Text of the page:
Posted by: RAM | November 16, 2015

Tuesday (November 17): “The Son of Man has come to seek and to save what was lost.”

Mabuhay at Mabuting Balita!
Month of the Holy Souls

Memorial of Saint Elizabeth of Hungary, Religious
Tuesday of the Thirty-Third Week in Ordinary Time
Lectionary: 498
39 Days Before Christmas

First Reading: 2 Maccabees 6:18-31
Psalms 3:2-7: The Lord upholds me.
Gospel: Luke 19:1-10

At that time Jesus came to Jericho and intended to pass through the town.
Now a man there named Zacchaeus,
who was a chief tax collector and also a wealthy man,
was seeking to see who Jesus was;
but he could not see him because of the crowd,
for he was short in stature.
So he ran ahead and climbed a sycamore tree in order to see Jesus,
who was about to pass that way.
When he reached the place, Jesus looked up and said,
“Zacchaeus, come down quickly,
for today I must stay at your house.”
And he came down quickly and received him with joy.
When they saw this, they began to grumble, saying,
“He has gone to stay at the house of a sinner.”
But Zacchaeus stood there and said to the Lord,
“Behold, half of my possessions, Lord, I shall give to the poor,
and if I have extorted anything from anyone
I shall repay it four times over.”
And Jesus said to him,
“Today salvation has come to this house
because this man too is a descendant of Abraham.
For the Son of Man has come to seek
and to save what was lost.” Top of FormBottom of Form
http://www.usccb.org/bible/readings/111715.cfm

Reflection: What would you do if Jesus knocked on your door and said, “I must stay at your home today”? Would you be excited or embarrassed? Jesus often “dropped-in” at unexpected times and he often visited the “uninvited” – the poor, the lame, and even public sinners like Zacchaeus, the tax collector! Tax collectors were despised and treated as outcasts, no doubt because they over-charged people and accumulated great wealth at the expense of others.

Zacchaeus was a chief tax collector and was much hated by all the people. Why would Jesus single him out for the honor of staying at his home? Zacchaeus needed God’s merciful love and forgiveness. In his encounter with Jesus he found more than he imagined possible. He shows the depth of his repentance by deciding to give half of his goods to the poor and to use the other half for making restitution for fraud. Zacchaeus’ testimony included more than words. His change of heart resulted in a change of life, a change that the whole community could experience as genuine.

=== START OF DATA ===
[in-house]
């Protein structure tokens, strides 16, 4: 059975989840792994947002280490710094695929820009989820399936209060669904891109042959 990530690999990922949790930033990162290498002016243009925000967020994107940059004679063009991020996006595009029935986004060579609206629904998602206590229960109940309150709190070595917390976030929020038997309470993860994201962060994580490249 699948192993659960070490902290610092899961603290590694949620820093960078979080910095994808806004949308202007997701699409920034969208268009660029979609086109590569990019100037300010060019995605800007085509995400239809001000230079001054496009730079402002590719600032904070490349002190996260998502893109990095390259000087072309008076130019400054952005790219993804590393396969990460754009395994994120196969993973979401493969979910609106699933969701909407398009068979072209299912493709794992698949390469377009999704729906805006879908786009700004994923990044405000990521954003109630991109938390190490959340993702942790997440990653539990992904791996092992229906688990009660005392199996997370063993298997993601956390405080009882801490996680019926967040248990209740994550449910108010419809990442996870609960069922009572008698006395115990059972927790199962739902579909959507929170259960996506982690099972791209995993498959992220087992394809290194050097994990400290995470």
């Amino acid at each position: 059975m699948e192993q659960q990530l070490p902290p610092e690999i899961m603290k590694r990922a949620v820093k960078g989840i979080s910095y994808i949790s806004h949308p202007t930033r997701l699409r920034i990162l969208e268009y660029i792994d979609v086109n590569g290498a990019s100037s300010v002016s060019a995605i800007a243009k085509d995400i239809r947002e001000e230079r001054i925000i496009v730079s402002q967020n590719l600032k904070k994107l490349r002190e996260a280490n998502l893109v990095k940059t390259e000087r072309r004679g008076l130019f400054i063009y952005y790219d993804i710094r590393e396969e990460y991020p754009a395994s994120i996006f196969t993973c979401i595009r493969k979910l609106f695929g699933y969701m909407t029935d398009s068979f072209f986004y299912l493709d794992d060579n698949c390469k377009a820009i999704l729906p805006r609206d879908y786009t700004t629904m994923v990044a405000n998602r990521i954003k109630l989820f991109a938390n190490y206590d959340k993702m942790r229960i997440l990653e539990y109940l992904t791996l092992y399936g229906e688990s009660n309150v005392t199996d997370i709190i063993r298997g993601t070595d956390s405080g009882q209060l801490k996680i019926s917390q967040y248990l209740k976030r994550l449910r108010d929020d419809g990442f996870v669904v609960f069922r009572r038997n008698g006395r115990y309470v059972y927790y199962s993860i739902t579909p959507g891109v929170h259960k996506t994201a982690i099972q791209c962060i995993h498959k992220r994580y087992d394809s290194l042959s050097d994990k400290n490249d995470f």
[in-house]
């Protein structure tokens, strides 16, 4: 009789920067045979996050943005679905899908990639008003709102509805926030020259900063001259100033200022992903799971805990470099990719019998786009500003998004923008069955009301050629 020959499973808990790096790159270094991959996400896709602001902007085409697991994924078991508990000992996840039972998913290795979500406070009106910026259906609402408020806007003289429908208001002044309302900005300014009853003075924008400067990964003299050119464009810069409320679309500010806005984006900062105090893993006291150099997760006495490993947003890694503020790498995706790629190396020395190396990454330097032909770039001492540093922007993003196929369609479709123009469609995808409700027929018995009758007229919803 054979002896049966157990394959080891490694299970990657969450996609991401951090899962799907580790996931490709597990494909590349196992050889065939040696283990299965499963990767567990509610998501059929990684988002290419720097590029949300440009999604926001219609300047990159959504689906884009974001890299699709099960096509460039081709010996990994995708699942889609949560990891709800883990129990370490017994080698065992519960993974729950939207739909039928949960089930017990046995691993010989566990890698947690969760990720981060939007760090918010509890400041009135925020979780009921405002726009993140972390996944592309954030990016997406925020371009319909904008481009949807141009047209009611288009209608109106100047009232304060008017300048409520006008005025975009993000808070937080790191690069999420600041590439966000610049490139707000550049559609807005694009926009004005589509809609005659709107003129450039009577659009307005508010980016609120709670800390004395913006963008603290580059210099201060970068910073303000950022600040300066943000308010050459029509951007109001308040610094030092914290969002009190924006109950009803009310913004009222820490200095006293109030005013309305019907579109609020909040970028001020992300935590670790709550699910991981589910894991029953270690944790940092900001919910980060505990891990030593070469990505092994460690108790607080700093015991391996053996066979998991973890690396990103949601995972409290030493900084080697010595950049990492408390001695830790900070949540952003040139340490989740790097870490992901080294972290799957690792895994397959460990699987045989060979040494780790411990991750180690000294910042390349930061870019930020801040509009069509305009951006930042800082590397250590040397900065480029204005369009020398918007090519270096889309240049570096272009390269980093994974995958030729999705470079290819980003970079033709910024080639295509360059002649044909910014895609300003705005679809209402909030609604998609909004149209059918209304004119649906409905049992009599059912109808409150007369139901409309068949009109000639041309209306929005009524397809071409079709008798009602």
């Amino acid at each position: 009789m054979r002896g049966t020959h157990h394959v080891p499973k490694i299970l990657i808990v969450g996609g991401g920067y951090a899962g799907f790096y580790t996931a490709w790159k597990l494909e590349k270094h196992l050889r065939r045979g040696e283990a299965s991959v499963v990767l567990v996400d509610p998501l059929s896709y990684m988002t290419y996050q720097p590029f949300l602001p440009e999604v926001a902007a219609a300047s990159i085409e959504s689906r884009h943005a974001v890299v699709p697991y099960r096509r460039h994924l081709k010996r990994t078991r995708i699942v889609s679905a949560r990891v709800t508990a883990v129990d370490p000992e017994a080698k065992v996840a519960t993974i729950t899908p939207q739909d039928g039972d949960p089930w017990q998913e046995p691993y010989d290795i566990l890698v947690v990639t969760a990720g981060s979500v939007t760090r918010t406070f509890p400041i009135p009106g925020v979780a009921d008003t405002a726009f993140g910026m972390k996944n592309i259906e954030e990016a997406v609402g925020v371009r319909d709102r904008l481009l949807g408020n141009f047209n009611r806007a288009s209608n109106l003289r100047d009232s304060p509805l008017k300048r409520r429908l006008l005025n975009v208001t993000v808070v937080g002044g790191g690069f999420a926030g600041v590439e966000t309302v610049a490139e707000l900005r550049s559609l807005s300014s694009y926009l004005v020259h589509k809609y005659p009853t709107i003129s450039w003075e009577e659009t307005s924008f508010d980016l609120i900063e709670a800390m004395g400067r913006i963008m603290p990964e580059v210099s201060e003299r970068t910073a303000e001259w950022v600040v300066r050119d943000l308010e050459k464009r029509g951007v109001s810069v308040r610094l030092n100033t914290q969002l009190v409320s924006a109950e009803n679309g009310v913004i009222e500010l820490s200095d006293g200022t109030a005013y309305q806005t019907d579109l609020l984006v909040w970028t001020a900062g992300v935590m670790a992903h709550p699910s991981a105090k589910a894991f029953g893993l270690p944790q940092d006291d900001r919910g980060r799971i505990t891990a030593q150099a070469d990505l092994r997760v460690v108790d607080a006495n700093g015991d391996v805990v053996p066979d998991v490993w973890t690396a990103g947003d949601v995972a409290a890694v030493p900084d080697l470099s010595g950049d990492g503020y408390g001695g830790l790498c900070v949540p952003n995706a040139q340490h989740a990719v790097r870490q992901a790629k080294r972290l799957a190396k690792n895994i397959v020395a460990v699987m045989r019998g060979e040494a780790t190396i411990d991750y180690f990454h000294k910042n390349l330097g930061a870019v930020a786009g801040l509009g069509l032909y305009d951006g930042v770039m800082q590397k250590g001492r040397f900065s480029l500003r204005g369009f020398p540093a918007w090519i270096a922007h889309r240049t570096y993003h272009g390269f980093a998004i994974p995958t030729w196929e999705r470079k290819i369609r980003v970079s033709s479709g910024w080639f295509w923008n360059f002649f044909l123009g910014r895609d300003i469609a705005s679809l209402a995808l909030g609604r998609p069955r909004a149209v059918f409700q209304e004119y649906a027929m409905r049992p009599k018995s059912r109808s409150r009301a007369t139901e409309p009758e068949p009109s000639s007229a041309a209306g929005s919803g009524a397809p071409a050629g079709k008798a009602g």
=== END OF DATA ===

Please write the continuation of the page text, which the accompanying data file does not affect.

Faith welcomes Christ in our heart and home
Saint Augustine of Hippo (354-430 AD) urges us to climb the sycamore tree like Zacchaeus that we might see Jesus and embrace his cross for our lives:

Zacchaeus climbed away from the crowd and saw Jesus without the crowd getting in his way. The crowd laughs at the lowly, to people walking the way of humility, who leave the wrongs they suffer in God’s hands and do not insist on getting back at their enemies. The crowd laughs at the lowly and says, ‘You helpless, miserable clod, you cannot even stick up for yourself and get back what is your own.’ The crowd gets in the way and prevents Jesus from being seen. The crowd boasts and crows when it is able to get back what it owns. It blocks the sight of the one who said as he hung on the cross, ‘Father, forgive them, because they do not know what they are doing… He ignored the crowd that was getting in his way. He instead climbed a sycamore tree, a tree of ‘silly fruit.’ As the apostle says, ‘We preach Christ crucified, a stumbling block indeed to the Jews, [now notice the sycamore] but folly to the Gentiles.’ Finally, the wise people of this world laugh at us about the cross of Christ and say, ‘“What sort of minds do you people have, who worship a crucified God?’ What sort of minds do we have? They are certainly not your kind of mind. ‘The wisdom of this world is folly with God.’ No, we do not have your kind of mind. You call our minds foolish. Say what you like, but for our part, let us climb the sycamore tree and see Jesus. The reason you cannot see Jesus is that you are ashamed to climb the sycamore tree.